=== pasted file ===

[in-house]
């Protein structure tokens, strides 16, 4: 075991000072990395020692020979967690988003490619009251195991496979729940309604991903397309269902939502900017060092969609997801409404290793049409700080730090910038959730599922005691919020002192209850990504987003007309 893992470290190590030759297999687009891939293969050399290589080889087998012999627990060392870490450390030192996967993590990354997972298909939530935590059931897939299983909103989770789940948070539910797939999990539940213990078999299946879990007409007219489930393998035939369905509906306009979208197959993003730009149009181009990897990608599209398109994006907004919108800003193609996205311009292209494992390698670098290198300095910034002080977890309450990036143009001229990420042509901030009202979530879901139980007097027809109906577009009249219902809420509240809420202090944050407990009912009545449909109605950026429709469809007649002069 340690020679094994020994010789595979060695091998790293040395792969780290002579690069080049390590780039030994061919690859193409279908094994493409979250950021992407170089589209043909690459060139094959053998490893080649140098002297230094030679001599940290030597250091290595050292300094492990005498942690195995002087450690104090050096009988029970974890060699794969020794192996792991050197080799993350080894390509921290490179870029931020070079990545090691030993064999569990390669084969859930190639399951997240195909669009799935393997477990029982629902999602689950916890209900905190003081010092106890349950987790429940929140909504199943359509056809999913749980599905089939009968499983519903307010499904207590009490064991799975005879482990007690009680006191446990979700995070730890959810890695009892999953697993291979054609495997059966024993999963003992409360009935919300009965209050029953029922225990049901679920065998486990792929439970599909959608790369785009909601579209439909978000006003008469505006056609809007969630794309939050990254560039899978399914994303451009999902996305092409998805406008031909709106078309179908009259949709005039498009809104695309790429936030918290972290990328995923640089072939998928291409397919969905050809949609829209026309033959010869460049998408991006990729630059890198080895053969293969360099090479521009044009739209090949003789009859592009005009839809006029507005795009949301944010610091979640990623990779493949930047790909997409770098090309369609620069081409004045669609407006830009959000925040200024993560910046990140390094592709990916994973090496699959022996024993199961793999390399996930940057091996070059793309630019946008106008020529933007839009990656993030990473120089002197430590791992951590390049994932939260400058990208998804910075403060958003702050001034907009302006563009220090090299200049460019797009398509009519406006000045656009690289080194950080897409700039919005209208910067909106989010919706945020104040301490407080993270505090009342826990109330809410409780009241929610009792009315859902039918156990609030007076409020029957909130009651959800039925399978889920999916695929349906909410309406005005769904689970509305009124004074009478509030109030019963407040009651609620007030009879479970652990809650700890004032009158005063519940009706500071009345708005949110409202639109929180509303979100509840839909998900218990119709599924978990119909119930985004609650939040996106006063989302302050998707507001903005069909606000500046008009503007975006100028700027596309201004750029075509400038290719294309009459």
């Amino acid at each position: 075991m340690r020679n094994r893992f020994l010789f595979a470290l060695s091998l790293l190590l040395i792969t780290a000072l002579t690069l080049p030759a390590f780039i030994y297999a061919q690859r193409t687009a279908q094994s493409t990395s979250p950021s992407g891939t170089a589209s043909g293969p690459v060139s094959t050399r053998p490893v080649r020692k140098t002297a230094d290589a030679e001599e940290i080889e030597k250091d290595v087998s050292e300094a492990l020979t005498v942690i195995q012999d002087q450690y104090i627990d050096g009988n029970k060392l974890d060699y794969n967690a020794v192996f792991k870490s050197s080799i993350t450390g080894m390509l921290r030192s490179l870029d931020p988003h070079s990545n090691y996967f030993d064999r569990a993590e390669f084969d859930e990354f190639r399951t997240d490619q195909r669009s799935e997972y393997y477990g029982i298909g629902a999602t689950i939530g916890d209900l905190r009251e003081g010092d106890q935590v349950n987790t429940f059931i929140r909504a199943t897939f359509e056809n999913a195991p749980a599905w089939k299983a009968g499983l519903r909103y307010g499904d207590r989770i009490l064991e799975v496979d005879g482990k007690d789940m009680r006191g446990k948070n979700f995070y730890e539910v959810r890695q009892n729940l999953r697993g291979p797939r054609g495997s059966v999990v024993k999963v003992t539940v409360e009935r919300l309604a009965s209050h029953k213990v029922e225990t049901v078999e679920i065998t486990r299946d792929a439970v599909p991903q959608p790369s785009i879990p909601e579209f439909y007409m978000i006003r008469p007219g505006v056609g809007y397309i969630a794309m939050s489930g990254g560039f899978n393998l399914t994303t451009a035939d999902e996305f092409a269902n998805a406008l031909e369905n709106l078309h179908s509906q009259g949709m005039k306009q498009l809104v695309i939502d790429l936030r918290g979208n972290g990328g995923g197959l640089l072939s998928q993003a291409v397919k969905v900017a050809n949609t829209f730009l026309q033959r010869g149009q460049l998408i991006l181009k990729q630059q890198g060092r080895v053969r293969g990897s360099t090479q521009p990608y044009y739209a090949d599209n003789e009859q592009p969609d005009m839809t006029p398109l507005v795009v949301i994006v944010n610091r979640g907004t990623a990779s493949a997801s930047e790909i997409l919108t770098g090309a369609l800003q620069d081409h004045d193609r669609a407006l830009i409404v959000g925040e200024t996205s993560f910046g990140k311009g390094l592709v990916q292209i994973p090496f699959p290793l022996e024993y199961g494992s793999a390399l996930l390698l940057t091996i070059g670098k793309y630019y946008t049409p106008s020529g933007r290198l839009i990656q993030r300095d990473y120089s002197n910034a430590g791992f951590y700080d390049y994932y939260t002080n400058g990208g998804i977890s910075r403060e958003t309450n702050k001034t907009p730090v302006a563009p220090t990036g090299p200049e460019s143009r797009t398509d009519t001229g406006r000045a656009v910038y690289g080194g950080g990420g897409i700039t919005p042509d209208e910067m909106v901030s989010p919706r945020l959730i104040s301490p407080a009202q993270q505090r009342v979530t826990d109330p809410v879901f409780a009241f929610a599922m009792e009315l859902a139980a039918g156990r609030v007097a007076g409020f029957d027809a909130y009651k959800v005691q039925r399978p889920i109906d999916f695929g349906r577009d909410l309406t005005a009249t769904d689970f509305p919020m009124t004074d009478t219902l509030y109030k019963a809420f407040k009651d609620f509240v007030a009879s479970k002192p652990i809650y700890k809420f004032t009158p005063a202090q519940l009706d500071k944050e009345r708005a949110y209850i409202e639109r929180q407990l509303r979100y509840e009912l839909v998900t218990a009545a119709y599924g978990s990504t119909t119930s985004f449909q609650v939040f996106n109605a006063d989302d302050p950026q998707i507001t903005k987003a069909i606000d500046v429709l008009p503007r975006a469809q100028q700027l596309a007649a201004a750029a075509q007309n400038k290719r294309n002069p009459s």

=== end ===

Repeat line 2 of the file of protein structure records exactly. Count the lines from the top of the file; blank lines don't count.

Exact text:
């Protein structure tokens, strides 16, 4: 075991000072990395020692020979967690988003490619009251195991496979729940309604991903397309269902939502900017060092969609997801409404290793049409700080730090910038959730599922005691919020002192209850990504987003007309 893992470290190590030759297999687009891939293969050399290589080889087998012999627990060392870490450390030192996967993590990354997972298909939530935590059931897939299983909103989770789940948070539910797939999990539940213990078999299946879990007409007219489930393998035939369905509906306009979208197959993003730009149009181009990897990608599209398109994006907004919108800003193609996205311009292209494992390698670098290198300095910034002080977890309450990036143009001229990420042509901030009202979530879901139980007097027809109906577009009249219902809420509240809420202090944050407990009912009545449909109605950026429709469809007649002069 340690020679094994020994010789595979060695091998790293040395792969780290002579690069080049390590780039030994061919690859193409279908094994493409979250950021992407170089589209043909690459060139094959053998490893080649140098002297230094030679001599940290030597250091290595050292300094492990005498942690195995002087450690104090050096009988029970974890060699794969020794192996792991050197080799993350080894390509921290490179870029931020070079990545090691030993064999569990390669084969859930190639399951997240195909669009799935393997477990029982629902999602689950916890209900905190003081010092106890349950987790429940929140909504199943359509056809999913749980599905089939009968499983519903307010499904207590009490064991799975005879482990007690009680006191446990979700995070730890959810890695009892999953697993291979054609495997059966024993999963003992409360009935919300009965209050029953029922225990049901679920065998486990792929439970599909959608790369785009909601579209439909978000006003008469505006056609809007969630794309939050990254560039899978399914994303451009999902996305092409998805406008031909709106078309179908009259949709005039498009809104695309790429936030918290972290990328995923640089072939998928291409397919969905050809949609829209026309033959010869460049998408991006990729630059890198080895053969293969360099090479521009044009739209090949003789009859592009005009839809006029507005795009949301944010610091979640990623990779493949930047790909997409770098090309369609620069081409004045669609407006830009959000925040200024993560910046990140390094592709990916994973090496699959022996024993199961793999390399996930940057091996070059793309630019946008106008020529933007839009990656993030990473120089002197430590791992951590390049994932939260400058990208998804910075403060958003702050001034907009302006563009220090090299200049460019797009398509009519406006000045656009690289080194950080897409700039919005209208910067909106989010919706945020104040301490407080993270505090009342826990109330809410409780009241929610009792009315859902039918156990609030007076409020029957909130009651959800039925399978889920999916695929349906909410309406005005769904689970509305009124004074009478509030109030019963407040009651609620007030009879479970652990809650700890004032009158005063519940009706500071009345708005949110409202639109929180509303979100509840839909998900218990119709599924978990119909119930985004609650939040996106006063989302302050998707507001903005069909606000500046008009503007975006100028700027596309201004750029075509400038290719294309009459």